"I told Doggett I would stand by my actions," Walter said quietly, his eyes grave as he watched her face. "And I will."
Tears threatened at the back of her eyes. "Are they going to press charges?" she asked in a thick voice.
"I don't know. There was a security tape, but it...it's blank. I don't know who has the original."
God. It had happened somewhere in the Bureau. She looked at him, the lines running deep around his mouth as he pressed his lips together. His shoulders were straight, braced for the uncertain future, and the sadness that always enveloped him felt impenetrable.
"He left a note for me," she said, apropos of nothing.
"Have you read it?" Skinner asked gently.
She shook her head. "Just the first line."
"Maybe it's time," he said. He began to withdraw his hand from her lap and rise from the bench, leaving her feeling unprotected. Emboldened and afraid, she grabbed at his loose hand and intertwined her fingers with his.
"Wait." He sat back down, and she took a moment to look back out at the lunchtime sun-bathers on the bright lawn. A group of young sailors huddled together in a laughing clump, the pristine white of their uniforms dazzling against the blue sky. One of the boys had taken off his shoes and socks, and she could see the manicured grass sticking out between his pale toes. A man in a serge suit, his jacket resting carefully on a piece of newspaper, watched the sailor enviously, then bent his knee to remove his own shoes.
A snatch of time out of a drab office day, simply to enjoy life. Had Alex ever taken advantage of a pretty day like this? Had Walter? Had she?
"I want him to be at peace," she said.
Walter's only reply was to worry the edge of his lip with his teeth.
"You asked me earlier what I wanted him to be," she explained. "That's what I want for Alex."
Dark eyes scanned her face, then glanced out to the sunny lawn. Still holding her hand quietly, he didn't seem to register the scene before them.
She wanted peace for Walter too, she realized. And maybe even for herself.
"C'mon," she said, tugging his hand as she stood. "Let's take a walk."
He looked up at her, curious and surprised. "To where?"
She shrugged. "Doesn't matter. Just to walk. Just to...be."
'Alive,' she didn't say. 'While we can.'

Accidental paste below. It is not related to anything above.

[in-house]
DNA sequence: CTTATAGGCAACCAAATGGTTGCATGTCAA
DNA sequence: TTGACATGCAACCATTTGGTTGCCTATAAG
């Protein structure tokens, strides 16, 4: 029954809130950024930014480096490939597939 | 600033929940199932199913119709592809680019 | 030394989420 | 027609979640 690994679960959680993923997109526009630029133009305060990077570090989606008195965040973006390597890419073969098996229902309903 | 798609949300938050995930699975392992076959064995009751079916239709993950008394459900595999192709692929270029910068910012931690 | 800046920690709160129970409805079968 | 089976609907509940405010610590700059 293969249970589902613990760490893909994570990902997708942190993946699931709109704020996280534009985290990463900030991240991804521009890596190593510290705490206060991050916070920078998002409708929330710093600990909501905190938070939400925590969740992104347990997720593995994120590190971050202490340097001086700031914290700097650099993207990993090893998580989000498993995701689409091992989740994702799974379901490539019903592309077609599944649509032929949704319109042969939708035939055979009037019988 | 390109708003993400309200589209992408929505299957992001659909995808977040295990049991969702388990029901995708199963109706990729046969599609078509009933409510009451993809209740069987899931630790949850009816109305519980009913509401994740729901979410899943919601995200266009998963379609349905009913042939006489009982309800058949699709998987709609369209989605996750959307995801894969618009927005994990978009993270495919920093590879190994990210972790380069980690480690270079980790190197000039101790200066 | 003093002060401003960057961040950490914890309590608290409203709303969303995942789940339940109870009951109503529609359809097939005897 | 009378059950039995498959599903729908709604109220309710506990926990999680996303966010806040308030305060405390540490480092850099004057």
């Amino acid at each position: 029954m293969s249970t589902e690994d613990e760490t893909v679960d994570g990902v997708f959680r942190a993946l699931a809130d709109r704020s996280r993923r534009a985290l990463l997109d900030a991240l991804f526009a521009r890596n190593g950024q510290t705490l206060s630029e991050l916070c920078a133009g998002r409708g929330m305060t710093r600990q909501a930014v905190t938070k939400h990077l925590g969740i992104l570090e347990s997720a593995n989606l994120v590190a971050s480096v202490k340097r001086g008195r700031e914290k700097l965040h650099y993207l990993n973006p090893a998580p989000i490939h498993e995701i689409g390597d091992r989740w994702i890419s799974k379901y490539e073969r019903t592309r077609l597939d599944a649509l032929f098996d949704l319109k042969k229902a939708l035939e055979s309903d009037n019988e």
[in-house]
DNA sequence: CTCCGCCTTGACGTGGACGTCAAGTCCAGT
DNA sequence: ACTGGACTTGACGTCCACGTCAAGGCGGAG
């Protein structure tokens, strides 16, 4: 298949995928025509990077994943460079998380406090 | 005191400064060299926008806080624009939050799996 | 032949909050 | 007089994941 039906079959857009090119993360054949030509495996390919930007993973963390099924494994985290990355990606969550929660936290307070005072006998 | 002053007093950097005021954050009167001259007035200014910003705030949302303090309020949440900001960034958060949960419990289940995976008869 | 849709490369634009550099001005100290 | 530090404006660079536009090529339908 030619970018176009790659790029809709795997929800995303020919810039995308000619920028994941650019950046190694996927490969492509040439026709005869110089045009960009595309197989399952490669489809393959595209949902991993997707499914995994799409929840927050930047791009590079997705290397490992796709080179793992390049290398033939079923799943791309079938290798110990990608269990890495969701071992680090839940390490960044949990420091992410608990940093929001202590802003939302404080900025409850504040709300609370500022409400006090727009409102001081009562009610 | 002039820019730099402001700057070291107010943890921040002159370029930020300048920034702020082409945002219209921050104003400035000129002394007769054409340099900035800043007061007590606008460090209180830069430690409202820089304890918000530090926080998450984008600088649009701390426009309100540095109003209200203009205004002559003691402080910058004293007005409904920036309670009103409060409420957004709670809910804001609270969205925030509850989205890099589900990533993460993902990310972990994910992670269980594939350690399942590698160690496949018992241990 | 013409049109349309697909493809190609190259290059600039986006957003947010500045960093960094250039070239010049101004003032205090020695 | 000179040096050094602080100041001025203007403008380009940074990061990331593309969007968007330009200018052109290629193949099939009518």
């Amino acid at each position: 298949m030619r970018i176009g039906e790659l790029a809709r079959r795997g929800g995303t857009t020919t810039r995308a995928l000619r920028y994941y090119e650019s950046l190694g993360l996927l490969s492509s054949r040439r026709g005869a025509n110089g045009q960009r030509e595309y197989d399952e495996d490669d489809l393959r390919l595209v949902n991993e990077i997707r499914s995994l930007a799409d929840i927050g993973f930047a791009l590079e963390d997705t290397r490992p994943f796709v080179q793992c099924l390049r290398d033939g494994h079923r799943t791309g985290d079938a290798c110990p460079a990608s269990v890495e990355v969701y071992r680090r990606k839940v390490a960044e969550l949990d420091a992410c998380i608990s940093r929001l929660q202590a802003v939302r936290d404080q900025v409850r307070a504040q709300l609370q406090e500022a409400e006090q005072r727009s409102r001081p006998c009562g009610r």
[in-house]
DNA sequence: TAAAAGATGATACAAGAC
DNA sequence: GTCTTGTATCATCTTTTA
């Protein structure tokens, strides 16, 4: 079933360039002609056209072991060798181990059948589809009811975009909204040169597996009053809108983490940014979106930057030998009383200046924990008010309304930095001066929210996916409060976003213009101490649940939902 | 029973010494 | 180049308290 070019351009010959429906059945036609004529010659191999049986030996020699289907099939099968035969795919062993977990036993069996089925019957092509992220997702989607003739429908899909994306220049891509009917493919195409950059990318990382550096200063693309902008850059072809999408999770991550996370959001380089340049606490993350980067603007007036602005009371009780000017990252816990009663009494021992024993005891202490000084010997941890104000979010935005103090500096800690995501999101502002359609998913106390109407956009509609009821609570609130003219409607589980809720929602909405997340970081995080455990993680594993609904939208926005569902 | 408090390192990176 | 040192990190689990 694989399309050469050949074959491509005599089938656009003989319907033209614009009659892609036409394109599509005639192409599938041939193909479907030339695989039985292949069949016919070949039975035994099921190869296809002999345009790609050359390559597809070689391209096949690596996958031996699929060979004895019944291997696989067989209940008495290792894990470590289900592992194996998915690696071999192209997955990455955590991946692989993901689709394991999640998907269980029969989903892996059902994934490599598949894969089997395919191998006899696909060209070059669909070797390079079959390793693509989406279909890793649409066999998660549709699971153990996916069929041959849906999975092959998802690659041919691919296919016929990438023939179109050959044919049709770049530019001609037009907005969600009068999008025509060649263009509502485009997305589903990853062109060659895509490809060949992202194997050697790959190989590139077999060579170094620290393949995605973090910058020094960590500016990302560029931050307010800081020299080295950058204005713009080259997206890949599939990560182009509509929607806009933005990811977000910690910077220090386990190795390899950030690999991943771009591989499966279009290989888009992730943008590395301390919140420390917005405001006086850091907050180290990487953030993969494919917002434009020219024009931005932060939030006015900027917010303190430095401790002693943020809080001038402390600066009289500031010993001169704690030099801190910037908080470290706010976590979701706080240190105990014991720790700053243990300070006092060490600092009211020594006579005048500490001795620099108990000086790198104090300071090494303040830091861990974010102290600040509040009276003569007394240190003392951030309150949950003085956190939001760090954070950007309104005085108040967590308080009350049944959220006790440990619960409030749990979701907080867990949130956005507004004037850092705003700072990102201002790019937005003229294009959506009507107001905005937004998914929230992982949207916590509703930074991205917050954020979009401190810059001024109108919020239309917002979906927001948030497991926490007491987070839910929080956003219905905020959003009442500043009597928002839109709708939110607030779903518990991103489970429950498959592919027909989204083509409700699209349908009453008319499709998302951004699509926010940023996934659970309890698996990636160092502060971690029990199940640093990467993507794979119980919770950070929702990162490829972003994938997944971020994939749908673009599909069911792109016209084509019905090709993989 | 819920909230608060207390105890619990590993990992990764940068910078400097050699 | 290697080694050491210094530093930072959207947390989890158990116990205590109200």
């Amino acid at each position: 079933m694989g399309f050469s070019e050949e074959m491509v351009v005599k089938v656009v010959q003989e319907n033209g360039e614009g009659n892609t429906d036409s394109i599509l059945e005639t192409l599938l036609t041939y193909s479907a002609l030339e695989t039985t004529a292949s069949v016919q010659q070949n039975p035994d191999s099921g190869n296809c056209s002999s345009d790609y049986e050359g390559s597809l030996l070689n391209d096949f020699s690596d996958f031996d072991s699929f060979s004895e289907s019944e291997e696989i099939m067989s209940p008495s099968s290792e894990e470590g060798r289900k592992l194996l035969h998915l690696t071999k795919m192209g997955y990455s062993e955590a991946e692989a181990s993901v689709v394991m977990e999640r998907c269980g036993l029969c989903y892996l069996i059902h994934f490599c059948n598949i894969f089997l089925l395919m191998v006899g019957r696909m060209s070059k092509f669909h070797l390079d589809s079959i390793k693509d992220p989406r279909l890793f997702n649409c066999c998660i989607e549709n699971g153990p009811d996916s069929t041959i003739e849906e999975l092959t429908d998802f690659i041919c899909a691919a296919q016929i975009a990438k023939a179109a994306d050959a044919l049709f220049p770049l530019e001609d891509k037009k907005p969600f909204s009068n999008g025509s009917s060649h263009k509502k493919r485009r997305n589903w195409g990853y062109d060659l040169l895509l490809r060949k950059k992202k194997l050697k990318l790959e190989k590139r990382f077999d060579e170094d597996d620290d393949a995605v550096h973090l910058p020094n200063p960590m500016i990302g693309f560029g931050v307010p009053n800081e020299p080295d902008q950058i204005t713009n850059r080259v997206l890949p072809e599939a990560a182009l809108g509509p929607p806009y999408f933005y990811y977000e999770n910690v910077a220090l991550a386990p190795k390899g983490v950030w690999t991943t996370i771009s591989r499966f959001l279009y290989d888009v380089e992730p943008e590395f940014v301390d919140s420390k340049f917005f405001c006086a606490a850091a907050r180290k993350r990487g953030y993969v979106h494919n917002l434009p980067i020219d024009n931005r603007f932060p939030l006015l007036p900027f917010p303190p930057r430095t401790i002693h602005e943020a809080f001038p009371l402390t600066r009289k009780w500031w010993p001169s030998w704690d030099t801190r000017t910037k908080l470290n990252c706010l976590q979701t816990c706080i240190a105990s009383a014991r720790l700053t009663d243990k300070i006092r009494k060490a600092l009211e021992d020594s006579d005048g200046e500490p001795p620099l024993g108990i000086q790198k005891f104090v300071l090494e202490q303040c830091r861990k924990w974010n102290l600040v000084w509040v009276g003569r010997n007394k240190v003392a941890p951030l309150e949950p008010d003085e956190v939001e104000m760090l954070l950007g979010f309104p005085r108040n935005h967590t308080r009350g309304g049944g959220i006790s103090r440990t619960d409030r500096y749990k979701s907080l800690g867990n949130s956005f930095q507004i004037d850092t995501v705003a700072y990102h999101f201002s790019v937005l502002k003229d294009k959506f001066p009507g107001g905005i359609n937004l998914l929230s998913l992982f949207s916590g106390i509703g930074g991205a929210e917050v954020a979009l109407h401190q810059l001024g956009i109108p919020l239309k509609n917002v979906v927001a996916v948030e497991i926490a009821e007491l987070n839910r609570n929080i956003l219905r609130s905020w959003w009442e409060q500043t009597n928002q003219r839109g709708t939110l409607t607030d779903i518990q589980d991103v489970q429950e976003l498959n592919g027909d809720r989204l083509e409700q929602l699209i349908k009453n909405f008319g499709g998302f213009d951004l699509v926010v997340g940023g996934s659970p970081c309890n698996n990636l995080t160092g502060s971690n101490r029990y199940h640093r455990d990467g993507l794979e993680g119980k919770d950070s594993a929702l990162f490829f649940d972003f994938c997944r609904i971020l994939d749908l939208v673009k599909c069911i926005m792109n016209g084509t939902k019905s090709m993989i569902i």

The anxiety washed out of his expression as he gathered their crumpled napkins from the bench and then stood up beside her. Still holding her hand, he walked with her along the path, pausing at the first garbage can they passed.
As he threw away the remains of their lunch, the sharp edge of the folded letter scratched against her thigh. Kim dug into her pocket and took it out into the sunlight. Was there anything Alex could say in this that would change anything? Despite the first line, she knew it wouldn't be a love letter; it wasn't his style, and it would have been a lie, anyway. He wasn't capable of those kinds of lies. Nor would he disclose the dark secrets he'd held onto all this time. At least, not to her.
But she hesitated. If she tried hard enough, she could still hear his laugh, a surprised husky bark when she caught him off-guard with a joke. The determined frown line between his brows that emerged when he was concentrating, usually on her. The smell of his warm skin late at night.
"Keep it," Walter said quietly. His free hand caught her chin and tilted her face toward his. "You don't have to read it now, but you should keep it anyway."
A small smile tugged at his mouth as he rubbed his thumb against her cheek. "As long as the memory of him makes you look like you do right now, I think he will be at peace."
She flushed, and slipped the letter back into the dark recesses of her pocket.
"Let's go for that walk," she said.
"In a minute."
Walter leaned down in the sunlight and kissed her. She forgot to worry about who might be watching, or that they were in public only blocks from the office, or anything at all. She simply enjoyed the moment of carefree warmth, and wished it could go on forever.
The sun tickled the tip of her nose as he straightened back up to his full height. His thumb traced the same line against her cheek that he had a moment earlier, and it belatedly occurred to her that she was smiling.